Black Cubans: Restoring US Ties Is Cool, but America, Keep Your Hang-Ups About Race at Bay

Will the current racial tensions in America seep into Cuba and awaken a sleeping giant? Black Cubans say probably not.

An Afro-Cuban sugarcane cutter in Pinar del Río, Cuba
An Afro-Cuban sugarcane cutter in Pinar del Río, Cuba All rights reserved

It doesn’t matter how much Cuba’s culture changes now that the U.S. has restored diplomatic relations; if you’re waiting for black Cubans to set off some sort of racial revolution, don’t hold your breath.

That’s according to some black Cubans who shared their thoughts on race with The Root in the edited Q&A below.

Omar Diaz is a 28-year-old black Cuban actor living in Miami who immigrated to the U.S. when he was 4 years old. He said that while he’s rooting for a democratic Cuba, he hopes that black Cubans will continue to benefit from the Castro revolution’s decree that Cubans prioritize nationalism over race.

Ruben* is a 52-year-old black photographer and book publisher. He is the only interviewee still living in Cuba. Even though he spoke passionately about racial inequality in Cuba, he explained why he and most black Cubans don’t quite see themselves as Afro-Cuban or black Cuban—just Cuban.

First cousins Elia E. Espuet and Sira Perez, on the other hand, both strongly identify as Afro-Cubans. Both women, ages 63 and 62 respectively, immigrated to the U.S. when they were teenagers in the late 1960s, Fidel Castro having assumed power in 1959. They could easily pass as African Americans, though they vividly remember how they were advised not to, in order to escape the brutality facing black Americans fighting for civil rights. That distinction—Cuba’s kind of racism versus America’s kind of racism—stuck with them. They maintain that black Cubans have it better in some ways on that front.

Georgina Rodriguez, 53—their mulatto, as she describes herself, cousin (who was categorized as “white” in Cuba when she was born)—doesn’t want Americans spewing their “racial framework” and “neoconservatism” all over Cuba. She argues that the former doesn’t account for all of Cuba’s ethnicities, and the latter will only widen the inequality gap.

The Root: As American influences trickle into Cuba in the years to come, is there a concern that the racial progress that Castro’s communism ushered in will become undone?

Elia Espuet: Yes—I’m inclined to believe that as relations with Cuba and the United States go forward, the rich white Cubans will marginalize the black Cubans on the island. Unfortunately, I don’t see things becoming better for black Cubans.

But there is a degree of wariness with regards to the potential socioeconomic inequalities that America’s kind of neoconservative capitalism brings with it.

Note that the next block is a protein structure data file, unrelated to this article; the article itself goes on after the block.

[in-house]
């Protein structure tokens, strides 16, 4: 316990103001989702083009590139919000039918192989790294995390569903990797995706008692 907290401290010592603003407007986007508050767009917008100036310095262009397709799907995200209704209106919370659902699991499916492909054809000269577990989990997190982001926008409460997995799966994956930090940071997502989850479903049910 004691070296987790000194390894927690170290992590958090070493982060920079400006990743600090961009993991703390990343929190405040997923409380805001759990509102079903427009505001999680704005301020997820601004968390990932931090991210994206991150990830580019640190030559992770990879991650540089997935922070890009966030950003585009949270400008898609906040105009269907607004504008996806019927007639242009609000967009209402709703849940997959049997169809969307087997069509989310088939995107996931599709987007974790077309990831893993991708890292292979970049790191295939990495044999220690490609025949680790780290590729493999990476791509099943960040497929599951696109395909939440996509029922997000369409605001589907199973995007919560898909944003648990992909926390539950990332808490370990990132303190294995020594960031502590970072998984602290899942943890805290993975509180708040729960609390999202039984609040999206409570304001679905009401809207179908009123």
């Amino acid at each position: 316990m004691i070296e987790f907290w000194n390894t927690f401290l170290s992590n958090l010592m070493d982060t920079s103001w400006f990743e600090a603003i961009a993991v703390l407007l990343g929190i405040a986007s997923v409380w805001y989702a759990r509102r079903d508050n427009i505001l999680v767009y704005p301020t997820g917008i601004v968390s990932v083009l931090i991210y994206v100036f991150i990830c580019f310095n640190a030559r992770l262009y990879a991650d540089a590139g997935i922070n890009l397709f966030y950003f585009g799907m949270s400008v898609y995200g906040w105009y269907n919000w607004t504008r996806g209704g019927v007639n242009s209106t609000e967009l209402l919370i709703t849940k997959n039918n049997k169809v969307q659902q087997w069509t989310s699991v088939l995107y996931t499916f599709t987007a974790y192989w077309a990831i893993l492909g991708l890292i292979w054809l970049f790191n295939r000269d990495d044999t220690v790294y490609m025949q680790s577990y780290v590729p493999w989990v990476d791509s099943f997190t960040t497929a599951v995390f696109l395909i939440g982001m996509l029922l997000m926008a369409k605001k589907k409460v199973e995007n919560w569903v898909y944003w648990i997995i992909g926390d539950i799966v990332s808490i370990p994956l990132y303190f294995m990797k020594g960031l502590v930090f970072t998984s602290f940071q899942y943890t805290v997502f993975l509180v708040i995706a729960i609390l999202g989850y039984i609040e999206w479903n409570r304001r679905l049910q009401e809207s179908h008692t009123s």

Georgina Rodriguez: Agreed. I mean, everyone in Cuba—black, white and mulatto—will benefit from better infrastructure and greater access to goods, food and medicine. The Castro regime will no longer have an excuse for its totalitarian control over people’s thoughts or actions, and the Cuban people will finally be thrust into the modern world with Internet and everything. But there is a degree of wariness with regards to the potential socioeconomic inequalities that America’s kind of neoconservative capitalism brings with it.

TR: But doesn’t socioeconomic inequality already exist in Cuba? White Cubans are disproportionately represented in politics; they have the best-paying jobs—they live in the best neighborhoods. Communism certainly didn’t cause that inequality, but it doesn’t exactly allow for social and civic expressions like homosexuality or freedom of speech, either.

GR: African Americans have more equal rights “on paper” than Afro-Cubans, but that hasn’t eradicated racism in American society or its institutions like the police. Look at Ferguson and Trayvon Martin, for instance.

In Cuba, the races live side by side much more than they do in the U.S. There is far less de facto segregation in Cuba. Families are so much more mixed, and so racial hatred in Cuba doesn’t run as deep as in America, because everyone has a black grandma cooking in the kitchen unseen. So I would definitely say that there is more racial equality in Cuba than in the USA in many ways.

TR: There’s poverty in Cuba. Black Cubans—who were always marginalized—have felt that the hardest. Will their financial well-being improve if the embargo is lifted and American dollars start to trickle into Cuba with more ease and less restrictions? 

Omar Diaz: Definitely—I’m looking forward to the economic benefits. Most black Cubans aren’t receiving financial help from relatives abroad—like white Cubans do—because, remember, blacks didn’t leave Cuba at the time of the revolution. Castro’s policies appealed mostly to the poor, so they stayed. Now that the channels are opening up, someone like me, a black Cuban, can go back to my island, open up a business there, or open up a business here in the U.S. and help my black Cuban relatives.

*Ruben is a pseudonym. He lives in Cuba and would speak to The Root only on condition of anonymity.